Chronologic enamel defects also occur following acute or chronic childhood illnesses such as hypothyroidism, hypoparathyroidism, renal disease, malabsorptive gastrointestinal disorders (Celiac disease), lead poisoning, and exanthematous fevers (measles). Exposure to excessive amounts of fluoride during enamel development can lead to another chronologic defect called fluorosis, a dose-dependent process of enamel mottling resulting in opacity of the enamel with associated discoloration and pitting. This occurs because fluoride causes retention of the amelogenin proteins in the enamel. Finally, local factors including dental injuries, pressure on the premaxilla from an oro-tracheal tube, infection, trauma, and cleft lip or palate may cause defects in enamel.3,4


Similar to abnormalities in enamel, dentine defects may result from environmental or genetic causes. Environmental influences include local trauma, nutritional deficiencies, tetracyclines, and chemotherapeutic agents4 or genetic causes. Vitamin D-resistant rickets follows an X-linked inheritance pattern. Histological examination shows interglobular dentine. The phenotype includes characteristics such as short stature, bowed legs, and dental abscess in the absence of caries. Abscess formation results from pulp death following exposure of the pulp horns with attrition of the teeth.3,4

Regional odontodysplasia is a generalized developmental abnormality, resulting in deformed crowns with enamel and dentine changes, large pulp chambers, and open apices.4 These teeth are referred to as ‘ghost teeth’ based on their radiological appearance of thin enamel and dentin around an enlarged radiolucent pulp (Fig. 20).3 Dentinogenesis imperfecta, also known as hereditary opalescent dentin, is inherited in an autosomal dominant manner secondary to mutations in the DSPP gene on chromosome 4.1,9 It may also be associated osteogenesis imperfecta and Ehlers Danlos syndrome. It can affect both primary and permanent dentition, although the former is more commonly involved, and teeth are typically gray, red, or brown opalescent. Enamel may erode secondary to dentinal weakness causing exposure of the dentin. Crowns become worn down over time (Fig. 21 A–C). Pupal exposure and destruction occurs in the primary dentition, predisposing to abscess formation. Imaging reveals bulbous crowns, and roots that are smaller than normal.4

Regional odontodysplasia with evidence of thin enamel and dentin around an enlarged radiolucent pulp.
Dentinogenesis imperfecta, (A) left lateral, (B) maxillar and (C) mandibular view.

Management of dentinal defects focuses on prevention of tooth erosion, maintenance of tooth height, and improvement of dental appearance. As with enamel defects, treatment should be individualized based on presentation.4


Disturbances in tooth movement often indicate a local or systemic abnormality. Eruption is the process by which a tooth moves and becomes visible in the oral cavity. Exfoliation is the process by which primary teeth are shed and replaced by permanent teeth. The normal patterns of eruption and exfoliation, as described in the previous segment of this series, are extremely consistent. For example, based on the regular timing of their eruption, the permanent first molars are often referred to as 6-year molars.5 Premature tooth eruption is uncommon. It most often occurs in children with a high birth weight, or in those with precocious puberty or other endocrine conditions.4 Babies may be born with teeth already present, or may develop teeth within the first month of life. These are referred to as natal (Fig. 22) and neonatal teeth, respectively. The most common tooth to manifest this way is the mandibular central incisor.4 The exact mechanism underlying premature eruption has not been elucidated, but these teeth are often prematurely erupted deciduous dentition.3 Natal and neonatal teeth may be extracted if they prevent feeding or cause ulceration,4 but it is often recommended that they be retained if the patient is asymptomatic.3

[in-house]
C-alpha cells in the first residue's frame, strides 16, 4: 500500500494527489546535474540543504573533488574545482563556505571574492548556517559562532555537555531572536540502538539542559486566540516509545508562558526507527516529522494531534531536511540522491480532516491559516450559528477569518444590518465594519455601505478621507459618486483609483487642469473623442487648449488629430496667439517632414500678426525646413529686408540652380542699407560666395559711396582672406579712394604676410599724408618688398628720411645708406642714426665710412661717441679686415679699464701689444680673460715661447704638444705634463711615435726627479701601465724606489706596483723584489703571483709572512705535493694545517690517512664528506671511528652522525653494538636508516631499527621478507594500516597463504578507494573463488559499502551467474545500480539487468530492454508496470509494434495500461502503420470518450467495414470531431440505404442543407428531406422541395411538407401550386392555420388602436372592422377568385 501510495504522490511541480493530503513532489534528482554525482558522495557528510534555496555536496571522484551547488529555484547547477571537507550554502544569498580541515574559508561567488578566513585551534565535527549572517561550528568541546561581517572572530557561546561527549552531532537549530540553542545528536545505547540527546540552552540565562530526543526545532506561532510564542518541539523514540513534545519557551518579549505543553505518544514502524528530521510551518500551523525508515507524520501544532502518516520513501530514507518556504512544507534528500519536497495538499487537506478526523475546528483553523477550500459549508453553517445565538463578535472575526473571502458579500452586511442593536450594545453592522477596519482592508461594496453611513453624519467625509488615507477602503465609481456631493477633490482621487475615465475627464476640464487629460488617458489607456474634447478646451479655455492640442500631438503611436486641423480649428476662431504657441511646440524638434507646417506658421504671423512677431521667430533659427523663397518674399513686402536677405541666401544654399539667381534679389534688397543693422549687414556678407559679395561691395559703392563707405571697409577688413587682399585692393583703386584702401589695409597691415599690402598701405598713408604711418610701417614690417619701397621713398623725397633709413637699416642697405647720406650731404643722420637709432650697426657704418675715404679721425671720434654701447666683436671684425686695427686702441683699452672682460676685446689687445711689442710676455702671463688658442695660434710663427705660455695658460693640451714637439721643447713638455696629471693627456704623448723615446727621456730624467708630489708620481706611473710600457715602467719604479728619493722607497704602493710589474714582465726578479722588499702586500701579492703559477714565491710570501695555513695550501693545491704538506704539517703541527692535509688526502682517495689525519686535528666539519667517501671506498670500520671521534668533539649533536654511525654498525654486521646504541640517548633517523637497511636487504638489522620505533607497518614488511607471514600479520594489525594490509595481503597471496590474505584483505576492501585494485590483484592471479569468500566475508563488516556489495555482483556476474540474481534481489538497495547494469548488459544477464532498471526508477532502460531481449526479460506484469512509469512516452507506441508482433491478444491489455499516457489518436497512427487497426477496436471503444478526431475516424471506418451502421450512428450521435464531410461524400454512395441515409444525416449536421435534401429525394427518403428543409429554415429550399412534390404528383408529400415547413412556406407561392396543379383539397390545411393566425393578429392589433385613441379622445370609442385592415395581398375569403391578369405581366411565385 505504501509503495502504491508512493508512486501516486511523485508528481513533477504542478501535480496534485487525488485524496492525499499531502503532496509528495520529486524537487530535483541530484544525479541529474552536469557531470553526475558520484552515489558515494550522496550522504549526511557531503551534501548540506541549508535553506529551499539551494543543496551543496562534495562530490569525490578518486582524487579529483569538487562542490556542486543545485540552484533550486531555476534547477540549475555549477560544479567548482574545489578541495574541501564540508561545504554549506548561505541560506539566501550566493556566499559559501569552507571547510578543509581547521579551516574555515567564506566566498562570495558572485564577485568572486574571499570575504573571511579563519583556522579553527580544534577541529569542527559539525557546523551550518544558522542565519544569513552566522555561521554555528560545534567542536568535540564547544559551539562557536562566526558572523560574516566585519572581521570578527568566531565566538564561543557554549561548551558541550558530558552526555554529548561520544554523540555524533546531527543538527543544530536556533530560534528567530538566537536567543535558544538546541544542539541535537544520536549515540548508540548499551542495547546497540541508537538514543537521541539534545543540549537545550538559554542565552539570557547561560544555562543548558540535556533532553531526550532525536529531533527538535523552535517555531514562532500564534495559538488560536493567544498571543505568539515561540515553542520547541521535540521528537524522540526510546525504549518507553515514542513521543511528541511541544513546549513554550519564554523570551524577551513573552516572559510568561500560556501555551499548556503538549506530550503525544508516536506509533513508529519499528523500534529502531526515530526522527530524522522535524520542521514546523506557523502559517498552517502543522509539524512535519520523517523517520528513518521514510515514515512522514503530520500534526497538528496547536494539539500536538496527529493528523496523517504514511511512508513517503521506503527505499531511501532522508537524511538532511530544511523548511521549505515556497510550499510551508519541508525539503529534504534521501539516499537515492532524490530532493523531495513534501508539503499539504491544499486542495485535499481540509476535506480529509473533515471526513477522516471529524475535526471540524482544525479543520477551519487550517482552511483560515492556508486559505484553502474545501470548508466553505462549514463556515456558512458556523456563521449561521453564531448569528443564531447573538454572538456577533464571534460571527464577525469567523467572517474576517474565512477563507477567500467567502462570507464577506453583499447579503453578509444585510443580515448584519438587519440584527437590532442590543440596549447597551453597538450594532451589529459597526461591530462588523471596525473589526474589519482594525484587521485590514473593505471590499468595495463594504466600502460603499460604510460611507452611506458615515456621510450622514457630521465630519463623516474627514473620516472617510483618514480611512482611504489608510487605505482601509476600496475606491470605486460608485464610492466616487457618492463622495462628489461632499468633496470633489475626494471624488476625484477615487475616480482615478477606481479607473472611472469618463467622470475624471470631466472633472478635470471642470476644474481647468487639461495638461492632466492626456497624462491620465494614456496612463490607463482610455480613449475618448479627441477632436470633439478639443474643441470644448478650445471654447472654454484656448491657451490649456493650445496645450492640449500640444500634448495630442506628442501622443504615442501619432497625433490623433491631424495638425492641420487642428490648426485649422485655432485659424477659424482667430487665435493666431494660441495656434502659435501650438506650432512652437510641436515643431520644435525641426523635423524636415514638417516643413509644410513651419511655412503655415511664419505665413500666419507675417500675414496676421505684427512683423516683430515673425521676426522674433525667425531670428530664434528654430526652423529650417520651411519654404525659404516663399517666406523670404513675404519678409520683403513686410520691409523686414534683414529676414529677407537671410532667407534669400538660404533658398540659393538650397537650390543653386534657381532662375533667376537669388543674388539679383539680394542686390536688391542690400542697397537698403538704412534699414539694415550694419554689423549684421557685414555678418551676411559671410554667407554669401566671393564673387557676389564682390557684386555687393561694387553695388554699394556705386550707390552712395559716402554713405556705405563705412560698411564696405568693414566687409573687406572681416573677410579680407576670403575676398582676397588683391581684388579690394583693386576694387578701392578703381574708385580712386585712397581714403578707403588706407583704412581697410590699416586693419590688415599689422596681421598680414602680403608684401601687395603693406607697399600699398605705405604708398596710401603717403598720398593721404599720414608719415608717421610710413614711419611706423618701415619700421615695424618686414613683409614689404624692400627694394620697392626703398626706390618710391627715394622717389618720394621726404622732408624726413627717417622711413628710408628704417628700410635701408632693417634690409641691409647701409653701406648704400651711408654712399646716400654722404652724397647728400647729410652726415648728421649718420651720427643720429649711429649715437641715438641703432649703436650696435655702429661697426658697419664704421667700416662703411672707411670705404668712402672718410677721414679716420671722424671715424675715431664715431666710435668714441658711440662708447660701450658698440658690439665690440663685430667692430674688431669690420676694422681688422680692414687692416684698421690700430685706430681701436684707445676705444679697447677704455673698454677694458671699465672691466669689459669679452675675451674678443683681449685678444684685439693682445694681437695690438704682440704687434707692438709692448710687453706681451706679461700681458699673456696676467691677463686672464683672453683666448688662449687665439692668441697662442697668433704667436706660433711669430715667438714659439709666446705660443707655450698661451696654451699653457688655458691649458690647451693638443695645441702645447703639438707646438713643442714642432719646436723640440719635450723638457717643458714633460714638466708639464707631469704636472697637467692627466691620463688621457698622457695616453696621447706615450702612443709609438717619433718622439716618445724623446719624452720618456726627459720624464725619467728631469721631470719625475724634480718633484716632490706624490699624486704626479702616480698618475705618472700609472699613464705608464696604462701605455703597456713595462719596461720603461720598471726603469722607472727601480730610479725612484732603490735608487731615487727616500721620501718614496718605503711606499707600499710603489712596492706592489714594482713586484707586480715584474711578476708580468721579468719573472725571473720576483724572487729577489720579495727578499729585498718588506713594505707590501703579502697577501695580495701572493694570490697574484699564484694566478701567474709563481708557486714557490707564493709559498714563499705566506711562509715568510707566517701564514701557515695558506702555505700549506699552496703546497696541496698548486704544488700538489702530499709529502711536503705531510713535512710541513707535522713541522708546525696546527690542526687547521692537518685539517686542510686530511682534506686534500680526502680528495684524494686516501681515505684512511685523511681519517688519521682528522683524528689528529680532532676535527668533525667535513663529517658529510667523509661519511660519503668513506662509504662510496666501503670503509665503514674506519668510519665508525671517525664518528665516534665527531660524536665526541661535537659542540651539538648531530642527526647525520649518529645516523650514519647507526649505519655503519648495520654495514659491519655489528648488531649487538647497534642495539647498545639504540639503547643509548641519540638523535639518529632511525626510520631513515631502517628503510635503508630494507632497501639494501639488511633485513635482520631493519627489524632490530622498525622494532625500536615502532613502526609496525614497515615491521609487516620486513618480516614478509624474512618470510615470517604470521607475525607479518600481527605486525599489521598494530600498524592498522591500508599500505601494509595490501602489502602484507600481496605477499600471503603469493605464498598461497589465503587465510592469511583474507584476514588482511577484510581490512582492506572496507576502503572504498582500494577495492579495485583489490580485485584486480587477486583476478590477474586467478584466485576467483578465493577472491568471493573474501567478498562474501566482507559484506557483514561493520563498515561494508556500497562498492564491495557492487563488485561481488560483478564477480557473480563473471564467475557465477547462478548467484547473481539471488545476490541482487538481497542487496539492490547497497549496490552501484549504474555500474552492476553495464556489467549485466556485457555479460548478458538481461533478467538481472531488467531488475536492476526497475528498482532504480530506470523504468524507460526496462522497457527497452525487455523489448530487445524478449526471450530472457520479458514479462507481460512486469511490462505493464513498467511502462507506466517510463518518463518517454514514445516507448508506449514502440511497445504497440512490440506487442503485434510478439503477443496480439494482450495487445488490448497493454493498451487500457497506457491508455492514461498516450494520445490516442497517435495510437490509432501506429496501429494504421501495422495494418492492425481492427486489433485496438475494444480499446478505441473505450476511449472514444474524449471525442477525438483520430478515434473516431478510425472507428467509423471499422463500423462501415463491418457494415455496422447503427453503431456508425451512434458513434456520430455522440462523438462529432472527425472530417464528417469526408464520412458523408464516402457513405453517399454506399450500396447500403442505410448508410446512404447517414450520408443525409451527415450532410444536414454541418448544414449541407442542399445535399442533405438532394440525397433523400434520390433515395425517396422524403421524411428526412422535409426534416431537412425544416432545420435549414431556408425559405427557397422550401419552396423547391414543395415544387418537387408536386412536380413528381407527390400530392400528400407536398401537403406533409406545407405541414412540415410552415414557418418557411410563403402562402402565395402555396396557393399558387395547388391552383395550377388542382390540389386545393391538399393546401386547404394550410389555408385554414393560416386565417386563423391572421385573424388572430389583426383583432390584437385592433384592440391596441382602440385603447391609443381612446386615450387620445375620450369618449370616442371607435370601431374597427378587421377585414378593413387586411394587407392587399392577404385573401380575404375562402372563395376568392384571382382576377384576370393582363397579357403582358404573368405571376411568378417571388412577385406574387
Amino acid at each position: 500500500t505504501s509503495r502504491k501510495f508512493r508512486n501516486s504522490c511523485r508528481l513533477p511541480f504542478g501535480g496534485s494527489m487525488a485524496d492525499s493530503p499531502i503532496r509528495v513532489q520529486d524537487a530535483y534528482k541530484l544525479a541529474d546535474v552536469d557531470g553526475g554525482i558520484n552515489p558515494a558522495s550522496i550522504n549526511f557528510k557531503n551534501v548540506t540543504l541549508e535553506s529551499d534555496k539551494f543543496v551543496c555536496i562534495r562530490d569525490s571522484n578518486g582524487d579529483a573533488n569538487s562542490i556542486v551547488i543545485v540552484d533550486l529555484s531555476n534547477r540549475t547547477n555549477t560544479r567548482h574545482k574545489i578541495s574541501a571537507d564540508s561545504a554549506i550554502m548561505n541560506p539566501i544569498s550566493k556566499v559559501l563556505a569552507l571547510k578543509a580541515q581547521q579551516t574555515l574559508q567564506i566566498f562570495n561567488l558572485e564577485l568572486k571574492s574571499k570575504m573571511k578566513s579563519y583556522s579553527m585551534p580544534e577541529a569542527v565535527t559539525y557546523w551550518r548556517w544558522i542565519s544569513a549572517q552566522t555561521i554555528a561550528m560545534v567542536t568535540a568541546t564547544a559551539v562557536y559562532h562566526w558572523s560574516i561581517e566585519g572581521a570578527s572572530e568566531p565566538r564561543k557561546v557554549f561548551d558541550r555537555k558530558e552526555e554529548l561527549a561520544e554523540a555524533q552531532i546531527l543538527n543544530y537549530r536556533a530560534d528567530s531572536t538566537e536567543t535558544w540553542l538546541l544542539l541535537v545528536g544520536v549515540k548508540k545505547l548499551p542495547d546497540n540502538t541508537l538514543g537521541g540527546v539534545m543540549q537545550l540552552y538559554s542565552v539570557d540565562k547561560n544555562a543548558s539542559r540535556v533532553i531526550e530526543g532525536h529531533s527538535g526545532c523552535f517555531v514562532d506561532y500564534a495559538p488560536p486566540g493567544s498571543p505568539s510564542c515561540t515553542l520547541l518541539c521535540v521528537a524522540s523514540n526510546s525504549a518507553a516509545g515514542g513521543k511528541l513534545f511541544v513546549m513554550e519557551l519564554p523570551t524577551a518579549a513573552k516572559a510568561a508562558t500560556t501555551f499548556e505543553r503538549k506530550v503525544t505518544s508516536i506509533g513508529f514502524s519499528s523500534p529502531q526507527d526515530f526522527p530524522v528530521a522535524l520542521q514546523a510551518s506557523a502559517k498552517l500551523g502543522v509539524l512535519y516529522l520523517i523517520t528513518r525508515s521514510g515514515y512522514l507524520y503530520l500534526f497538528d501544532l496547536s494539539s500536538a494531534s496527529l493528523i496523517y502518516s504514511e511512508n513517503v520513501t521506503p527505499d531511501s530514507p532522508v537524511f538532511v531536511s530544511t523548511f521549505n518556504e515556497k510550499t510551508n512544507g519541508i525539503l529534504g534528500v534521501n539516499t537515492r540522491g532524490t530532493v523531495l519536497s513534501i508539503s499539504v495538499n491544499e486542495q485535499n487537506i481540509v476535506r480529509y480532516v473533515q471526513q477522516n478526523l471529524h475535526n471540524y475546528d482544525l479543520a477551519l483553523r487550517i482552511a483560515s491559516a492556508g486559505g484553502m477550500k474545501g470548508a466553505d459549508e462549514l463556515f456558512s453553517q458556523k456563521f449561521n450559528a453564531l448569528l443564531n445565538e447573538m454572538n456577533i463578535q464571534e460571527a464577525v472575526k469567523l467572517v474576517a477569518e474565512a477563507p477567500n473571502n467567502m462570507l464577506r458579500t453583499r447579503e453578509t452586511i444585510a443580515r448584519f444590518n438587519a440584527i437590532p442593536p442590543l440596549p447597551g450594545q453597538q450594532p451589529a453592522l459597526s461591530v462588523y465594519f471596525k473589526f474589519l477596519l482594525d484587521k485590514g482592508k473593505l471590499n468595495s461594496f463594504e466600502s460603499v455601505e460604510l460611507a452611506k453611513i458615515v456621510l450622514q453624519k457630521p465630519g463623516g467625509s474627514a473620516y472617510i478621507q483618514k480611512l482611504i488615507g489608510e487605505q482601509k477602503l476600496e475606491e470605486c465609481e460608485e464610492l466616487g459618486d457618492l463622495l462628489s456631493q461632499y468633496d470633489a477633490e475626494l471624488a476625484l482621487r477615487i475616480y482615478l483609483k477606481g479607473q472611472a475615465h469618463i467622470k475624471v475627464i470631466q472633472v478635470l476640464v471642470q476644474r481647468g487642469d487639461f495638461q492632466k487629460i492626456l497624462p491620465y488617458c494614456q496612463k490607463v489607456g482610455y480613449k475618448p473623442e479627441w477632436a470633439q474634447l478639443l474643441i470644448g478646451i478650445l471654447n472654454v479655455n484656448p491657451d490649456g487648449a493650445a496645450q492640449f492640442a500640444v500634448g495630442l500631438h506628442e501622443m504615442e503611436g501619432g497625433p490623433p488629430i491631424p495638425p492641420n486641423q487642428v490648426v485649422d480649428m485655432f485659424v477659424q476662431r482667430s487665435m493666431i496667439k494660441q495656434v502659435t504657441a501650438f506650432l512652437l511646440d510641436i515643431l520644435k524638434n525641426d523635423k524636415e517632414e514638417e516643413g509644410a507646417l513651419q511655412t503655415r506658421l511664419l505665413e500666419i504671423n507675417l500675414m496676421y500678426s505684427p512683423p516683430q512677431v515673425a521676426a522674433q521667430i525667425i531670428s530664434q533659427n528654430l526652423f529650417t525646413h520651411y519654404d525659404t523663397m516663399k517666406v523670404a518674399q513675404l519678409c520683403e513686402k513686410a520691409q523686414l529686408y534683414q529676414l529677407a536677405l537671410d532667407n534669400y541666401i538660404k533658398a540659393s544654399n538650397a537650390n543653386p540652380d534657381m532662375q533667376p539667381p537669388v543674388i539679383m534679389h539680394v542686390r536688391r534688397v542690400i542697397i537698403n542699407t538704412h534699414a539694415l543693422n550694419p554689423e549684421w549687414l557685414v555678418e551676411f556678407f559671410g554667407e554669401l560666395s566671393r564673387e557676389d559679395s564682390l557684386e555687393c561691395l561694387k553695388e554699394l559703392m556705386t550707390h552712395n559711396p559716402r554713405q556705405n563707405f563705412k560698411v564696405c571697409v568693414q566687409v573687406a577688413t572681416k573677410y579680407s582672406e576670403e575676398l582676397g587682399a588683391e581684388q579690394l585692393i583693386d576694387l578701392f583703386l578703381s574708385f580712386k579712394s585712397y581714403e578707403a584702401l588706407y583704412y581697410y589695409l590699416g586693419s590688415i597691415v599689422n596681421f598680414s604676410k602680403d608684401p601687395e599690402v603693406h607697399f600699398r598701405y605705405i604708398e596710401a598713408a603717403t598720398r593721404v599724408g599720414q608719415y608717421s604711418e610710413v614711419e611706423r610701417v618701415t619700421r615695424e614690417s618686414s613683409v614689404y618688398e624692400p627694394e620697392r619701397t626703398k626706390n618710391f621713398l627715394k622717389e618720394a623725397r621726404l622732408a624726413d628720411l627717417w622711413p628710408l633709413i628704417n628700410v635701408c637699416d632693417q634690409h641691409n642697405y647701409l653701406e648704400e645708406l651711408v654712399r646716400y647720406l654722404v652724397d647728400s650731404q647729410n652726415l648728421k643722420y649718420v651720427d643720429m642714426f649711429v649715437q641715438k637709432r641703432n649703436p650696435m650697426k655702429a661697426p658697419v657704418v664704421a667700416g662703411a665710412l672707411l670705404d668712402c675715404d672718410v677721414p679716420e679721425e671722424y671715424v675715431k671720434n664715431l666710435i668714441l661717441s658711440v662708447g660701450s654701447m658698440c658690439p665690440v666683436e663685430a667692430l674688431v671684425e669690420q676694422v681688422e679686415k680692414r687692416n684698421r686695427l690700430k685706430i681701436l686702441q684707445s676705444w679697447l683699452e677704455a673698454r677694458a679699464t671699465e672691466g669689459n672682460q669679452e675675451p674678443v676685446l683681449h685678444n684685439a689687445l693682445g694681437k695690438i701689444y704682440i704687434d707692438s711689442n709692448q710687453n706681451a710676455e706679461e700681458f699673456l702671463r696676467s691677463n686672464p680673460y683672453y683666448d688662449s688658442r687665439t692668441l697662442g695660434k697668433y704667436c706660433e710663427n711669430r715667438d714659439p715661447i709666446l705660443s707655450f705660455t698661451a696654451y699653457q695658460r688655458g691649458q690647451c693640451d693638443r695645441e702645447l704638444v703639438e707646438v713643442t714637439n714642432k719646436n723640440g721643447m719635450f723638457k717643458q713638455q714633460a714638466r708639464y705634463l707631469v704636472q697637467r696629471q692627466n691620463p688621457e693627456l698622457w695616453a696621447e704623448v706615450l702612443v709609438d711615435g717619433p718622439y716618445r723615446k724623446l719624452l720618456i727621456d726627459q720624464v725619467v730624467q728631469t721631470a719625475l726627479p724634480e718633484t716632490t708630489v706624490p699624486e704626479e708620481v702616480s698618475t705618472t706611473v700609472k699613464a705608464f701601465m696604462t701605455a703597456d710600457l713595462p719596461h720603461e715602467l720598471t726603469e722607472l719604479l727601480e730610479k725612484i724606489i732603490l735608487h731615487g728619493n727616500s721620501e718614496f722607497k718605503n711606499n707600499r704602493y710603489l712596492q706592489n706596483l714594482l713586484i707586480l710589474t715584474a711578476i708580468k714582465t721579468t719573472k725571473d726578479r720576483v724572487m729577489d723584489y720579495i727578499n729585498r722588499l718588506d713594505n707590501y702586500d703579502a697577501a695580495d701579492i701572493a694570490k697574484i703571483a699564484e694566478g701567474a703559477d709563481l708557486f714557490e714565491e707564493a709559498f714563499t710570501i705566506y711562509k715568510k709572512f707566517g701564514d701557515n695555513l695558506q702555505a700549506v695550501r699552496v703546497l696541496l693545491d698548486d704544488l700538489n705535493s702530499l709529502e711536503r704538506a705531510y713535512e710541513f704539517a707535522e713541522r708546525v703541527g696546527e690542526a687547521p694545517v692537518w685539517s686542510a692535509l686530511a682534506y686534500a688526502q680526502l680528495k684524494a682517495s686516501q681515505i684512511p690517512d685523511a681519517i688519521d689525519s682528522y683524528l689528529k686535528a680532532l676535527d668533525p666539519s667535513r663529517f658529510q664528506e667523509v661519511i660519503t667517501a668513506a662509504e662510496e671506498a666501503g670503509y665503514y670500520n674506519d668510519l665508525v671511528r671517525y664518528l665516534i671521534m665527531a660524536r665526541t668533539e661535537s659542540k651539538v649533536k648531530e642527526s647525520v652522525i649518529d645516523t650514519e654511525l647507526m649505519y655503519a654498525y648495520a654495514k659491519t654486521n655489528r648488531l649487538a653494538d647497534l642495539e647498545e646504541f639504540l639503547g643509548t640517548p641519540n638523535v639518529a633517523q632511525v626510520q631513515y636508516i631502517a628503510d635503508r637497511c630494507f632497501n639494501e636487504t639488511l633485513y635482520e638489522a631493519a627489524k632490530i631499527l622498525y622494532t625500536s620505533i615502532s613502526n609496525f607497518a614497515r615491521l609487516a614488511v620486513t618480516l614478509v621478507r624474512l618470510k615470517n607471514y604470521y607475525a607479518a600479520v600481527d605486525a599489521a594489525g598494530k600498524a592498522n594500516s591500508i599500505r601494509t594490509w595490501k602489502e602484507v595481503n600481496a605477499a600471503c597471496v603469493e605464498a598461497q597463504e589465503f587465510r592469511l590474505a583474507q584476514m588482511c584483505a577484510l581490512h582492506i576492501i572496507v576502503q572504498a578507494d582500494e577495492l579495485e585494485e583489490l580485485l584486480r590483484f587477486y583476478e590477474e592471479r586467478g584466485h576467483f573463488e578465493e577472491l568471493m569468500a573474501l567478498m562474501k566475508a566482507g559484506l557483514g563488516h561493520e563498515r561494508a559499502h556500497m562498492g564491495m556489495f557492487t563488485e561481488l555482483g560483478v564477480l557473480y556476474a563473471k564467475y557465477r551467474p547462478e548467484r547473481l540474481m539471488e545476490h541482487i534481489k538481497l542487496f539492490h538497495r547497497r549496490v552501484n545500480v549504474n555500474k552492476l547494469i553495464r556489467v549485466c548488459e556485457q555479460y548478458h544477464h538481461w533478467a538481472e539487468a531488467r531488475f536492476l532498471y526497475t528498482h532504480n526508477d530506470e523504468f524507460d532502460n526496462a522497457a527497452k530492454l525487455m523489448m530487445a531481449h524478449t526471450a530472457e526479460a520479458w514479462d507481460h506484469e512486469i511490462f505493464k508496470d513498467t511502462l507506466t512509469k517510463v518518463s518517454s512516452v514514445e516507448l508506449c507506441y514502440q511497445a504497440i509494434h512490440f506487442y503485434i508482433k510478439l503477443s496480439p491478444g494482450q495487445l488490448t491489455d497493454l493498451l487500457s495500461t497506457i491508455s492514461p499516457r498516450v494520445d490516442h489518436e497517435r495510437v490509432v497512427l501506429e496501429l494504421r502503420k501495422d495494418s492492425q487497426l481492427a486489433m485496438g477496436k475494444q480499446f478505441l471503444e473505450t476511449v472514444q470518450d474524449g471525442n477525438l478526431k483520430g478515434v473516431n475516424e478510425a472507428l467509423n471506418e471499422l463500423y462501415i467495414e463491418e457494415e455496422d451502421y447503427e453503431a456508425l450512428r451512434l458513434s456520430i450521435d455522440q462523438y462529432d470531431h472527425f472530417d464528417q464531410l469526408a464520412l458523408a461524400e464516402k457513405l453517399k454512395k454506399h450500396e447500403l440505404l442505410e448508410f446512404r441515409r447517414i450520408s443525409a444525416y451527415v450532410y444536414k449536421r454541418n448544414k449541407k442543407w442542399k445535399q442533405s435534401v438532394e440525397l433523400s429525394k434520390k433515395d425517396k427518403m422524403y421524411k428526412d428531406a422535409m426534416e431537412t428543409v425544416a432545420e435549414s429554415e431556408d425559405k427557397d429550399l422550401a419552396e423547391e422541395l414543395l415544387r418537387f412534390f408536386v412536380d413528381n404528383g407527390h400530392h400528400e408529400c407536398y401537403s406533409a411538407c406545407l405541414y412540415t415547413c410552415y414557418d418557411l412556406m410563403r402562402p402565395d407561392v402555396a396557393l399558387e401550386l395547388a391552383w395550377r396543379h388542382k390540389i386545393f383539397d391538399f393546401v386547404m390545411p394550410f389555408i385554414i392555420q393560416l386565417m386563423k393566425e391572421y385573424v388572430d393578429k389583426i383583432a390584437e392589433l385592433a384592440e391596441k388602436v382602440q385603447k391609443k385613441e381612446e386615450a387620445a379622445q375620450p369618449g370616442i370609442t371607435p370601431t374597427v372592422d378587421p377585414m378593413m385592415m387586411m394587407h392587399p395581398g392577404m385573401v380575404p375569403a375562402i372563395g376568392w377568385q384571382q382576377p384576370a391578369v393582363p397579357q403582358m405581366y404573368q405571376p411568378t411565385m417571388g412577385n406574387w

Mandibular central incisors natal teeth.

Delayed tooth eruption is more common than premature eruption, and may arise from congenital, systemic or local factors. There is often an underlying etiology if an infant does not have teeth by age 1 year. Systemic insults causing delayed eruption of the permanent teeth are usually identified before the eruption of the first molars, which occurs in the sixth year of age.5 Down syndrome, Turner syndrome, prematurity and low birth weight can cause delayed tooth eruption. Supernumerary teeth present in cleidocranial dysplasia can lead to delayed or absent eruption of permanent teeth (Fig. 7). Another congenital condition leading to delayed eruption includes hereditary gingival fibromatosis because erupting teeth are unable to penetrate the thickened gingiva. Systemic conditions leading to delayed eruption include nutritional deficiencies, and endocrine disorders. Local factors contributing to delayed eruption include ectopic crypt position, trauma to the primary dentition, blocked eruption pathway, and crowding often due to the presence of odontomes or supernumerary teeth. Finally, early primary tooth extraction can lead to thickening of the overlying mucosa causing iatrogenic delayed eruption. Treatment for delayed eruption of teeth involves treating any underlying systemic conditions if possible, extracting retained primary teeth, as well as obstructive odontomes and supernumerary teeth, replacing teeth that fail to erupt with prosthetics, and utilizing orthodontic treatment to ensure appropriate occlusion.4 In patients with cleft lip and/or palate, alveolar cleft bone graft provides maxillary arch continuity, bone support for the teeth adjacent to the cleft, and an osseous foundation through which lateral incisor or canine teeth can erupt.1,2